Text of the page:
• Contact tissue with the operative element 110.
      • Adjust the pulse control 160 gradually to increase the level of stimulation. The indicator 126 will flash yellow indicating that stimulation is being delivered.
      • A flashing red (for example) indicator 126 means that stimulation has been requested, but no stimulation is being delivered because of inadequate connection of the operative element 110 or the return electrode 131 to the patient tissue. Check the return electrode contact and position, and check the operative element 110 contact and position.
      • Placing the power switch 155 to the off/standby position will stop stimulation and the visual indictor 126 will be illuminated yellow continuously.
      • Placing the pulse control 160 at the minimum position will stop stimulation and the visual indictor 126 will be illuminated yellow continuously.
      • A low/depleted battery 34 will cause the stimulation probe 50 to automatically turn OFF and the visual indicator 126 will not be illuminated. No further use of the stimulator 50 will be possible.
      • At end of use, move the power switch 155 to the off/standby position and move the pulse control 160 to the minimum position.
      • Cut off and dispose of the return electrode 131 in an appropriate sharps/biohazard container.
      • Dispose of the stimulation probe 50 per hospital or facility guidelines.
  • [0145]
    Nerve location may be performed for a variety of reasons, including location for identification prior to or during a “nerve cleaning” procedure, and location for avoidance of iatrogenic nerve injury. One problem that has long persisted in the field of reconstructive and microvascular surgery is the continued occurrence of iatrogenic nerve injury during surgery. Iatrogenic nerve injury during surgery is a deservedly feared complication, resulting in pain and possible permanent loss of function for the patient and malpractice litigation and probable liability for the physician. One retrospective study of 444 randomly sampled malpractice claims revealed that 14% were peripheral nerve injuries.
  • [0146]
    Reported nerve injury rates are surprisingly high and, as with most complications, are probably underreported.
  • [0147]
    While nerve injury is perhaps not totally avoidable, the capacity to stimulate nerves and muscles intraoperatively makes surgery safer and more predictable, and improves outcomes. This is difficult when operating through areas scarred by trauma, infection, tumors or previous surgery that obliterates the normal, anatomical landmarks. Distinguishing nerve from adjacent tissue is difficult or impossible by visual inspection. The ability to electrically stimulate tissue to elicit a response is frequently of crucial importance to identify and protect nerves whose identity and location are obscured by scarring and abnormal anatomy.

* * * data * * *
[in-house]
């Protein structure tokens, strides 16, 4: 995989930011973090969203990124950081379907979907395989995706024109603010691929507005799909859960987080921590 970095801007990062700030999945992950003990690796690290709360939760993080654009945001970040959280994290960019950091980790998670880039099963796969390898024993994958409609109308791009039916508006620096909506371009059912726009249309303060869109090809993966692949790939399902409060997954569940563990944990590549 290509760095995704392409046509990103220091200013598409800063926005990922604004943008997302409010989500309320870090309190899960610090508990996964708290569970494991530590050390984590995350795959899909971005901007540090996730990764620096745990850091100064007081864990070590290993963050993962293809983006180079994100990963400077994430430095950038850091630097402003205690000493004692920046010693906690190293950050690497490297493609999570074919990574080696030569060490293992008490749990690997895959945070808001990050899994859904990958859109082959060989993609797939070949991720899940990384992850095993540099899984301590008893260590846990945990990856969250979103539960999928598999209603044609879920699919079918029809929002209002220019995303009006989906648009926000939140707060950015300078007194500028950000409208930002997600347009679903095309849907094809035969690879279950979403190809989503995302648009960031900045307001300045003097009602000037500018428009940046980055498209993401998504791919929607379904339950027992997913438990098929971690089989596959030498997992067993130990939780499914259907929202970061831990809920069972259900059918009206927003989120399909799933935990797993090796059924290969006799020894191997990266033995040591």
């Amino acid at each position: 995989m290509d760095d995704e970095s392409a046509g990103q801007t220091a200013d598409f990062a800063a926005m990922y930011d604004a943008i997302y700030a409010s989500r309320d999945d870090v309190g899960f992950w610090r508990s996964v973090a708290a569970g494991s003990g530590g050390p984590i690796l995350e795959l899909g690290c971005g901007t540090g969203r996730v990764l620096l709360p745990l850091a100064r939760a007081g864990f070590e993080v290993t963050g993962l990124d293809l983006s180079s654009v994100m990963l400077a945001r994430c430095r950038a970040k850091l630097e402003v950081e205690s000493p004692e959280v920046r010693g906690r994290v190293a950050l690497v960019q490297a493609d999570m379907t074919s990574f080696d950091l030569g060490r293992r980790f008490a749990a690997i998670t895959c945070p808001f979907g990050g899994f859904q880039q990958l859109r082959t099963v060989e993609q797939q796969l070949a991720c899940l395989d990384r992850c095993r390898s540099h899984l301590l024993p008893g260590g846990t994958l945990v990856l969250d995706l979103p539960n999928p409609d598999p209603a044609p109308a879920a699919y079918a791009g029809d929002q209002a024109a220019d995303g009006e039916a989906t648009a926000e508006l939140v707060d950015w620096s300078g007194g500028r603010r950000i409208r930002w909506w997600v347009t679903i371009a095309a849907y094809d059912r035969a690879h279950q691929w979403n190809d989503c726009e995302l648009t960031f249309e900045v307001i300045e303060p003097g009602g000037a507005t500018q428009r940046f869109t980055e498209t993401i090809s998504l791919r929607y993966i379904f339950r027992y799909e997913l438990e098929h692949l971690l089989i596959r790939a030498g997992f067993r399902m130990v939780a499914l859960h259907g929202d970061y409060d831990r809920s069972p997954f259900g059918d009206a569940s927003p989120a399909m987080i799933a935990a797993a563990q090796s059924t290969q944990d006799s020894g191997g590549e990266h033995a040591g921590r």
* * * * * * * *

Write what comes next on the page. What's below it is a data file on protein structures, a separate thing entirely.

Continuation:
• [0148]
    While various nerve stimulators exist, they have been problematic for a number of reasons. For instance, scar is an effective insulator and it has been discovered that a lack of response to electrical stimulation from existing nerve stimulators may be due to inadequate stimulus intensity. Thus, failure to elicit a response with conventional intraoperative stimulation may have indicated that the structure in question was not a nerve and was, therefore, safe to cut. However, it may also have meant that the stimulator was not functioning properly or that the stimulus provided by the prior art stimulator was insufficient to stimulate the nerve due to, e.g., scar-related, or other, dysfunction. When there is a failure to elicit a response, and a surgeon is still suspicious, the surgeon must extend the surgical exposure time significantly or call for the operating microscope to dissect around the structure in question thought to be innervated by nerve tissue. These processes may take considerable time, will add to the service cost through extra operating room time and expensive billing codes for microsurgery, and are not processes that most orthopedic surgeons can actually perform. Existing stimulators have been unreliable and undependable (the Vari-Stim® by Medtronic Xomed, Inc., has been recalled; Recall # Z-0947-2009), which adds to the problem of uncertainty.